In May of 2019, Immigration and Customs Enforcement (ICE) began busing detained refugees to the downtown San Bernardino Greyhound station and dropping them off without any resources. The Executive Director of IC4IJ, Javier Hernandez, describes how their Rapid Response Network became involved in the refugee migration crisis in the Inland Valley: “It was May 14th when the drop-offs of refugees at Greyhound station [by ICE] began. I believe the first day was about 10 to 15 people… On the 17th, there were 68, and the highest number of drop-offs we saw was 72 people in one day. At that point, we activated our network.” In response, the IC4IJ activated their rapid response network to coordinate support, deliver food, and create shelters. Within one day, a local church opened their doors and over 100 volunteers showed up to help. “What we’re going to do is where [the administration] wants to create chaos, we’re going to welcome people, and we’re going to create a shelter, and we’re going to welcome people and give them the dignity and respect that they deserve, and that’s how we got involved with the migrant situation in San Bernardino,” said Hernandez. IC4IJ continues to provide services and advance immigrant justice in the Inland Valley through policy advocacy, community organizing and education, and rapid response to ICE and border patrol operations. More recently, in response to the COVID-19 pandemic, IC4IJ coordinated the Immigrant Liberation Fund to assist detained immigrants who are at higher risk of contracting the virus and have been released from the Adelanto Detention Center on bond, but are still detained because they are unable to afford to pay the bond. Learn more about the organization, the network, and their work with immigrants and refugees here.

Photo credit: Inland Coalition for Immigrant Justice

The California Values Act seeks to demonstrate the state’s commitment to protect the rights of undocumented and immigrant Californians.

As a result of ongoing grassroots advocacy, the state passed the California Values Act (SB 54), prohibiting state and local law enforcement agencies from using resources for immigration enforcement purposes. The bill includes prohibitions on immigration holds, arrests on civil immigration warrants, inquiries about an individual’s immigration status, sharing personal information with ICE, and notifying ICE of release dates. Furthermore, this law requires state facilities, including courts, to implement policies outlining their commitment to protect Californians regardless of status, ensuring these places are accessible to all.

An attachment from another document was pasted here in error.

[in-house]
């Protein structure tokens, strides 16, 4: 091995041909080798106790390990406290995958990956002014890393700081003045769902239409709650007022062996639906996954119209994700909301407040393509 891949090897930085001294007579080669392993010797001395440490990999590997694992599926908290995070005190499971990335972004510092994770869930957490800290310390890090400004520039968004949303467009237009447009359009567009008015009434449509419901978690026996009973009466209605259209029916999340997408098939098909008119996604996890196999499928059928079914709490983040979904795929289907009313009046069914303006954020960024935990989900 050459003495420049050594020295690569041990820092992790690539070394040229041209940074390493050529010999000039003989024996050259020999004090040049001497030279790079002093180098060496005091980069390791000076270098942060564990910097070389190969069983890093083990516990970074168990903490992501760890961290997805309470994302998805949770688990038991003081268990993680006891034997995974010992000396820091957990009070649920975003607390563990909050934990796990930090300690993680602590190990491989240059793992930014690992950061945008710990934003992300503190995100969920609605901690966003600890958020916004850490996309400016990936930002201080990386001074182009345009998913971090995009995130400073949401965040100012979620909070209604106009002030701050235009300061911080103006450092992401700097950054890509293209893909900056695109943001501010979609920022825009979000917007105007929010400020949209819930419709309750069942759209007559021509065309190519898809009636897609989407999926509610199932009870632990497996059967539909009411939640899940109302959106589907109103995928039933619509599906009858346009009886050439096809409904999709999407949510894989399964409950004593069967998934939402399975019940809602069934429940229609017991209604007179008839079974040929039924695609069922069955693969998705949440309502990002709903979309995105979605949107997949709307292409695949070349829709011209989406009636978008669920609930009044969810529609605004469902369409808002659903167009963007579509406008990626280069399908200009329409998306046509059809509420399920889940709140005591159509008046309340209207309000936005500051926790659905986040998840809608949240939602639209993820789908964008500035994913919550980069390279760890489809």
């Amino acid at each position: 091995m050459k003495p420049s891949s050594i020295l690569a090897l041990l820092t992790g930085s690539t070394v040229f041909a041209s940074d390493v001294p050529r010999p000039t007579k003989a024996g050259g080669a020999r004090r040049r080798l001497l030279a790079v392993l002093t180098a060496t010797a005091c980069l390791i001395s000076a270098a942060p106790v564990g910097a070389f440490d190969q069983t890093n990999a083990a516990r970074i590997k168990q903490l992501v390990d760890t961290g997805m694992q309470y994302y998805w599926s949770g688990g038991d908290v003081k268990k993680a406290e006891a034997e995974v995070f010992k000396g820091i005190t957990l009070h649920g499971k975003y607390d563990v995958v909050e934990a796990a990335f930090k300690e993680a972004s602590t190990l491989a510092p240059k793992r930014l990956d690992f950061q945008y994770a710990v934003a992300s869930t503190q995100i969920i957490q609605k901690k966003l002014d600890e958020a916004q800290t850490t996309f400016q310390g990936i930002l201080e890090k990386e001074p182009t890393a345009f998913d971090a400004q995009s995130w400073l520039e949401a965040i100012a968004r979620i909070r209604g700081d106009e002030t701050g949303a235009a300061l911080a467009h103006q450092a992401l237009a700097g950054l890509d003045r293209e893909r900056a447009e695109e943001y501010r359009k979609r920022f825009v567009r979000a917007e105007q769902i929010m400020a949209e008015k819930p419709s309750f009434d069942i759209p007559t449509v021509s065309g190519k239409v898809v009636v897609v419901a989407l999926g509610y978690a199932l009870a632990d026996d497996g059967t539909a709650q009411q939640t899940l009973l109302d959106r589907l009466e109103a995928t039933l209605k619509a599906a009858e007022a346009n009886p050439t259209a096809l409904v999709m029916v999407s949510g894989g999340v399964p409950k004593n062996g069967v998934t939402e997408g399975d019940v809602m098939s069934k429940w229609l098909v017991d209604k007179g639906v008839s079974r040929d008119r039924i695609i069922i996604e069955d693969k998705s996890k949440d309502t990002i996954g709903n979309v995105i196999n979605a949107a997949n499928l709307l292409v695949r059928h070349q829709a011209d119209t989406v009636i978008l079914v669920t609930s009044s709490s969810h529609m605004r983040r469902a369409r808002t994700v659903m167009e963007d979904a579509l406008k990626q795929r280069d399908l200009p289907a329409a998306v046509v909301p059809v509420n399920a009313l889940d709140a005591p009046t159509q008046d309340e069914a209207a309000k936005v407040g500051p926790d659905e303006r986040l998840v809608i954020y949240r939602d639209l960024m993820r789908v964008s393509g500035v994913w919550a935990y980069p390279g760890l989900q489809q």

A report by Asian Americans Advancing Justice – Asian Law Caucus, University of Oxford, and Border Criminologies found that within the first five months of implementation there was an immediate reduction in immigration arrests in local jails, however some agencies are still not in compliance with this law. In addition, some advocates noted that this legislation falls short of protecting all immigrants as exemptions and loopholes in SB 54 are often used by local law enforcement agencies to continue to work with immigration enforcement agencies. A 2019 analysis of Orange County’s immigration policies by the Immigrant Legal Resource Center, Resilience Orange County, and the University of California, Irvine, found that law enforcement agencies in Orange County were continuing to work with ICE. One example discussed in the report, confirms instances where Orange County law enforcement turned over undocumented immigrants arrested on minor offenses to ICE, despite state law prohibiting this practice.

Despite the positive achievements of SB 54, organizations including the Youth Justice Coalition (YJC) and Silcon Valley De-Bug still call for greater protections. YJC withdrew its support once protections were removed. For example, SB 54 exempts the state prison system and immigrant youth tried as adults who have been transferred to ICE rather than released after many years in prison and deported to countries they have no connection to. YJC, De-Bug, and others – as organizations impacted by crimmigration policies – believe protections should not be exclusive and preserve every family's unity. You can read a De-Bug member’s take here

To learn more about the impact and limitations of SB 54, read Asian Americans Advancing Justice – Asian Law Caucus, University of Oxford Centre for Criminology, and Border Criminologies’ full report here. Read the report discussing Orange County law enforcement’s relationship with ICE here. To learn more about the ICE out of CA campaign, click here.

Photo credit: Peg Hunter